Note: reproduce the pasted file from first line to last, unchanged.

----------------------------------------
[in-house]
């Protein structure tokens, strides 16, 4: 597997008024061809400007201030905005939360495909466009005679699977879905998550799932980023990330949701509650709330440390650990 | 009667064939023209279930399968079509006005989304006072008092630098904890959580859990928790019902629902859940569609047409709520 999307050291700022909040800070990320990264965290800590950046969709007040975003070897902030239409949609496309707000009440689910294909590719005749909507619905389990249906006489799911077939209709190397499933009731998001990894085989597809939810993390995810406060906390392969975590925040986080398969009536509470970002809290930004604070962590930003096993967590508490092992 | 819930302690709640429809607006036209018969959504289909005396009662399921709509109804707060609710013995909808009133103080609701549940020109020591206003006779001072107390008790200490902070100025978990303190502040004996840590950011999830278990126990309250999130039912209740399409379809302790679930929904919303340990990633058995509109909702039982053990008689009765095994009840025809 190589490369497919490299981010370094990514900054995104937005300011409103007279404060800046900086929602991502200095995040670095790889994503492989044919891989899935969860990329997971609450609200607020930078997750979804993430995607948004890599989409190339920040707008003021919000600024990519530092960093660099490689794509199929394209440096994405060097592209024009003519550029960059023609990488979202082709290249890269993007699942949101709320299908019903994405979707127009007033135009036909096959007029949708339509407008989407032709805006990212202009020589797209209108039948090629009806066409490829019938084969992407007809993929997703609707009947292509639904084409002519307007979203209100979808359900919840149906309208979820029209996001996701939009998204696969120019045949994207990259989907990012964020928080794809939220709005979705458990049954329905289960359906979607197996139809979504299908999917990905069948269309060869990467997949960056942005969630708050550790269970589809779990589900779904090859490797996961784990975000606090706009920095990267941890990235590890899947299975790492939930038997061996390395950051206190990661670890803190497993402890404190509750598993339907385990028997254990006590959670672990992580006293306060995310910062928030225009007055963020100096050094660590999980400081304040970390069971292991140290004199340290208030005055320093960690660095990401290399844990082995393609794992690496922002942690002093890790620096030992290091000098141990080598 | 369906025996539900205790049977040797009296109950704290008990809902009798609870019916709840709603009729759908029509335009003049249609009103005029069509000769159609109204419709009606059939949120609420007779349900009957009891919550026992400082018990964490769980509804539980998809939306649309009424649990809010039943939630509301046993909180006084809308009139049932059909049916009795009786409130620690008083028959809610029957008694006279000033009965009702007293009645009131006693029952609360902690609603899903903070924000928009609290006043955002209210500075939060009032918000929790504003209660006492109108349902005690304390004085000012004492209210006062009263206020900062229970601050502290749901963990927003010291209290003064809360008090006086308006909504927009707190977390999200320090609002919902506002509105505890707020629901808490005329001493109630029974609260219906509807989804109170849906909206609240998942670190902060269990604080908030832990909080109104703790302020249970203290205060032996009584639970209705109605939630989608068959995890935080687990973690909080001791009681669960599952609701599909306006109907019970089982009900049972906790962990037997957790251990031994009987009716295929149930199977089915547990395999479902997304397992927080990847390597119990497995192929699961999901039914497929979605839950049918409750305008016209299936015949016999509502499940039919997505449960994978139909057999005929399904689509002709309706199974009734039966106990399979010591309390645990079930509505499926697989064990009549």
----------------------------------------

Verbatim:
[in-house]
């Protein structure tokens, strides 16, 4: 597997008024061809400007201030905005939360495909466009005679699977879905998550799932980023990330949701509650709330440390650990 | 009667064939023209279930399968079509006005989304006072008092630098904890959580859990928790019902629902859940569609047409709520 999307050291700022909040800070990320990264965290800590950046969709007040975003070897902030239409949609496309707000009440689910294909590719005749909507619905389990249906006489799911077939209709190397499933009731998001990894085989597809939810993390995810406060906390392969975590925040986080398969009536509470970002809290930004604070962590930003096993967590508490092992 | 819930302690709640429809607006036209018969959504289909005396009662399921709509109804707060609710013995909808009133103080609701549940020109020591206003006779001072107390008790200490902070100025978990303190502040004996840590950011999830278990126990309250999130039912209740399409379809302790679930929904919303340990990633058995509109909702039982053990008689009765095994009840025809 190589490369497919490299981010370094990514900054995104937005300011409103007279404060800046900086929602991502200095995040670095790889994503492989044919891989899935969860990329997971609450609200607020930078997750979804993430995607948004890599989409190339920040707008003021919000600024990519530092960093660099490689794509199929394209440096994405060097592209024009003519550029960059023609990488979202082709290249890269993007699942949101709320299908019903994405979707127009007033135009036909096959007029949708339509407008989407032709805006990212202009020589797209209108039948090629009806066409490829019938084969992407007809993929997703609707009947292509639904084409002519307007979203209100979808359900919840149906309208979820029209996001996701939009998204696969120019045949994207990259989907990012964020928080794809939220709005979705458990049954329905289960359906979607197996139809979504299908999917990905069948269309060869990467997949960056942005969630708050550790269970589809779990589900779904090859490797996961784990975000606090706009920095990267941890990235590890899947299975790492939930038997061996390395950051206190990661670890803190497993402890404190509750598993339907385990028997254990006590959670672990992580006293306060995310910062928030225009007055963020100096050094660590999980400081304040970390069971292991140290004199340290208030005055320093960690660095990401290399844990082995393609794992690496922002942690002093890790620096030992290091000098141990080598 | 369906025996539900205790049977040797009296109950704290008990809902009798609870019916709840709603009729759908029509335009003049249609009103005029069509000769159609109204419709009606059939949120609420007779349900009957009891919550026992400082018990964490769980509804539980998809939306649309009424649990809010039943939630509301046993909180006084809308009139049932059909049916009795009786409130620690008083028959809610029957008694006279000033009965009702007293009645009131006693029952609360902690609603899903903070924000928009609290006043955002209210500075939060009032918000929790504003209660006492109108349902005690304390004085000012004492209210006062009263206020900062229970601050502290749901963990927003010291209290003064809360008090006086308006909504927009707190977390999200320090609002919902506002509105505890707020629901808490005329001493109630029974609260219906509807989804109170849906909206609240998942670190902060269990604080908030832990909080109104703790302020249970203290205060032996009584639970209705109605939630989608068959995890935080687990973690909080001791009681669960599952609701599909306006109907019970089982009900049972906790962990037997957790251990031994009987009716295929149930199977089915547990395999479902997304397992927080990847390597119990497995192929699961999901039914497929979605839950049918409750305008016209299936015949016999509502499940039919997505449960994978139909057999005929399904689509002709309706199974009734039966106990399979010591309390645990079930509505499926697989064990009549």